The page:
Tegan Bennett Daylight is a deep reader. She is, of course, also a writer – of both fiction and non-fiction – but, for her, reading and writing are inextricably linked. As a teacher, she despairs that now “the anomaly is the student who has read books despite the fact that they have a phone to … provide continuous company”.
She reads The Hunger Games with her own children and is dismayed by the author’s apparent ignorance of the legacy she draws upon. For Daylight, writing is a conversation – with her mother (who passed on her love of reading), with the literary tradition, and with other writers – and, in part, this book is a tribute to those who have made her an artist, from Helen Garner to George Saunders, to Dave McComb (The Triffids) and humourist S.J. Perelman.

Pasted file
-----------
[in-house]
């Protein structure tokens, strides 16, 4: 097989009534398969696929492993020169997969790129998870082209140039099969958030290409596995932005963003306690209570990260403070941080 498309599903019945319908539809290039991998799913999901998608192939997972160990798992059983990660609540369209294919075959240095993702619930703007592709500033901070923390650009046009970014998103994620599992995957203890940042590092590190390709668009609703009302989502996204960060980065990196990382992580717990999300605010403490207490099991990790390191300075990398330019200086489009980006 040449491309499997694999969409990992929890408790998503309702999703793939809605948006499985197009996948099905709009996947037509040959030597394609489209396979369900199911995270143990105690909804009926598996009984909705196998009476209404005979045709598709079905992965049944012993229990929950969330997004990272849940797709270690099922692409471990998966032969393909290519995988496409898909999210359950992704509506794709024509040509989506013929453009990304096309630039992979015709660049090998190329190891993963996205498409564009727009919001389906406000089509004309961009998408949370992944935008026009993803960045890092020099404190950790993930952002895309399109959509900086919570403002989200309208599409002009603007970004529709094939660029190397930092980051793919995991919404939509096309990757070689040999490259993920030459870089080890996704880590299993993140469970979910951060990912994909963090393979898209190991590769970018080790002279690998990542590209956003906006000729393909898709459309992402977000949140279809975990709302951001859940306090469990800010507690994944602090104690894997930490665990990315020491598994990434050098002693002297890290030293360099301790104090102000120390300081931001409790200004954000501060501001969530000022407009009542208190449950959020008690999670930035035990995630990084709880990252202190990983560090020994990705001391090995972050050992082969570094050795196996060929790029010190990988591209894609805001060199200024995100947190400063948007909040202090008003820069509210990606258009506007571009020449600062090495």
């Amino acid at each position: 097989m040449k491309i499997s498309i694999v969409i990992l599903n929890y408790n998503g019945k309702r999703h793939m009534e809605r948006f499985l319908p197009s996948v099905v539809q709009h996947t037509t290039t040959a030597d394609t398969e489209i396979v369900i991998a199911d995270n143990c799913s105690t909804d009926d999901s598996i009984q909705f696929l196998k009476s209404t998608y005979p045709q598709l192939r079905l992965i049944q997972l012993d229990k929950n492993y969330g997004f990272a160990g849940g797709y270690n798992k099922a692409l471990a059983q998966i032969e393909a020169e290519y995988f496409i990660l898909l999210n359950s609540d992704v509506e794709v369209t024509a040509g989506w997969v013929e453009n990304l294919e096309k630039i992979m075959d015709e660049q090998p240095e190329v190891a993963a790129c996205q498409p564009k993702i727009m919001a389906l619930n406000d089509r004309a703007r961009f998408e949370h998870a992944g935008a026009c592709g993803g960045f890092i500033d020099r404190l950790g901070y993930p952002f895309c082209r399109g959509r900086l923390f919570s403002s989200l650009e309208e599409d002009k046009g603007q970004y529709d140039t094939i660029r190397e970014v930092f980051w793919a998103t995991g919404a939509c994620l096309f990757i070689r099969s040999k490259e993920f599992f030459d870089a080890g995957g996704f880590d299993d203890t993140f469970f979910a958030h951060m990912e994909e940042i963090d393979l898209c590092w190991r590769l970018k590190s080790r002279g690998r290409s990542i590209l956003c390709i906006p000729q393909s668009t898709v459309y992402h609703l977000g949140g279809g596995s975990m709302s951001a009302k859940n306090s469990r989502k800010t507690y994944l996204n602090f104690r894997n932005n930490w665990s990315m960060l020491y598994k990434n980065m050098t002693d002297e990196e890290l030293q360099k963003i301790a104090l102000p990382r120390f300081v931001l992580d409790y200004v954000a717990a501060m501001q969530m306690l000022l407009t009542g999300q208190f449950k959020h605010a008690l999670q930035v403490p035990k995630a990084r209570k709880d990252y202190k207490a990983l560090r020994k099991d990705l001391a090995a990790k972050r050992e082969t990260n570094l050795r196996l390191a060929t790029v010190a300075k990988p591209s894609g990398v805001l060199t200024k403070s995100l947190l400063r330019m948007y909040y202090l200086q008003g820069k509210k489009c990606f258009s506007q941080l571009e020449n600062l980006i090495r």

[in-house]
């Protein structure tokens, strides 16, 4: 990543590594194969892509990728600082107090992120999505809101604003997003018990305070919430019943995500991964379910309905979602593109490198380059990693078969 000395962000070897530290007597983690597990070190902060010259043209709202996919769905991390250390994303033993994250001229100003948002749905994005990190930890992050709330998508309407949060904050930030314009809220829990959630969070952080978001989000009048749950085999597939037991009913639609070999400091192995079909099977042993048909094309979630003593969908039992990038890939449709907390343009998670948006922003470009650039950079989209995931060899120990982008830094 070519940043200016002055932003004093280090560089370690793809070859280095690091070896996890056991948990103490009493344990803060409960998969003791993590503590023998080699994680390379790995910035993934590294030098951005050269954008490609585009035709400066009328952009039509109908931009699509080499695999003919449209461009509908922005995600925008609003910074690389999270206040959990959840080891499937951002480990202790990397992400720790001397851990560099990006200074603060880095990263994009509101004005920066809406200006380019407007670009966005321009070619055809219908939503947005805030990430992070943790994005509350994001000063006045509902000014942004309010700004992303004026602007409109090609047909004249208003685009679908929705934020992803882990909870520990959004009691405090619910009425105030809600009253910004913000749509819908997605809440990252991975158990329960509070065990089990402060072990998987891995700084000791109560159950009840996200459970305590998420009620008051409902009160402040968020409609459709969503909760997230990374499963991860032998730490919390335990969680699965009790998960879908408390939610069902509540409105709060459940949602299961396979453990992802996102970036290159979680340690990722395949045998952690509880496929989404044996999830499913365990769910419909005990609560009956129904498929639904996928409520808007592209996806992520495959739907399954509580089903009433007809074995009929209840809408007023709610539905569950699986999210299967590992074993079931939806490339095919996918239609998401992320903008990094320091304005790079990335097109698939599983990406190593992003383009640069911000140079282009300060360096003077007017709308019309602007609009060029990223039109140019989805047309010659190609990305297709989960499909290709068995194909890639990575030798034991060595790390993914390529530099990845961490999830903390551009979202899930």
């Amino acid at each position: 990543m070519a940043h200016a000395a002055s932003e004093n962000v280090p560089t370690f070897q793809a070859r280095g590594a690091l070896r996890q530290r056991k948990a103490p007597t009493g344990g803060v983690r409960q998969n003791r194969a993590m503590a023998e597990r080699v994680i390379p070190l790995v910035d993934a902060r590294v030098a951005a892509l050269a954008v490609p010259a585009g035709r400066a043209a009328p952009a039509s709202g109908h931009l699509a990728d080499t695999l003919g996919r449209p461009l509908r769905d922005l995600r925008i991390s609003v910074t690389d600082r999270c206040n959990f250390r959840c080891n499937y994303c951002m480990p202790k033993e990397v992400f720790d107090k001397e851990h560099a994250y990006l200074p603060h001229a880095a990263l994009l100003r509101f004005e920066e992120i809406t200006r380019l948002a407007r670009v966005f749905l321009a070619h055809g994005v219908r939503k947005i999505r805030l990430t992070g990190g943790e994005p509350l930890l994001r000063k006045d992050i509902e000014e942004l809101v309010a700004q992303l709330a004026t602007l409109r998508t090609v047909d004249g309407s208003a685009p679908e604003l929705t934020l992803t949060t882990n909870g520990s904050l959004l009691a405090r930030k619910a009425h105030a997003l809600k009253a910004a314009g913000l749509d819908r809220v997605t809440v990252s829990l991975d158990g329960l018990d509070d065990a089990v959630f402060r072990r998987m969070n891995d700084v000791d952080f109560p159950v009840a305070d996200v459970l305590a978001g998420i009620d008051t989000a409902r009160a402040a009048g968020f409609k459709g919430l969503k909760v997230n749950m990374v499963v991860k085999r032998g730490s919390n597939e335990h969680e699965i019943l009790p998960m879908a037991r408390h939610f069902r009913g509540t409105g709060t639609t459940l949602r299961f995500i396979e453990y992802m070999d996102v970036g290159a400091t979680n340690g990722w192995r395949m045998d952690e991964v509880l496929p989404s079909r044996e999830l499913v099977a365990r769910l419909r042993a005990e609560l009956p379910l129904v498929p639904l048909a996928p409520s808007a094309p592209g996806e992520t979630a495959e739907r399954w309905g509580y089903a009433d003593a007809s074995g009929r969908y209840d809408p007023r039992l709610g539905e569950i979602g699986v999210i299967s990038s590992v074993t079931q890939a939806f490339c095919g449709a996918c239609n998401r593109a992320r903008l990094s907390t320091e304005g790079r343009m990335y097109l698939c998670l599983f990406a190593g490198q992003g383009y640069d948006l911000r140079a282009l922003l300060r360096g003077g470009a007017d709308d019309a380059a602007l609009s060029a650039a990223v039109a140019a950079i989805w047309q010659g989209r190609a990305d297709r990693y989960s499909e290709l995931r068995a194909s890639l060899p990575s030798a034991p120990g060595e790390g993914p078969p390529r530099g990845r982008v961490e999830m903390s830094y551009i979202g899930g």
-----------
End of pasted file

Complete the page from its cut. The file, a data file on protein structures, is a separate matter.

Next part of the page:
A mix of criticism and the personal, her themes range from friendship, family, the female body, the Blue Mountains where she lives and, most poignantly, the death of her mother – always interwoven with her vast literary “storehouse” and her drive to find the right words. Written with great warmth and precision, these essays form a vibrant picture of the power of art to enrich our lives.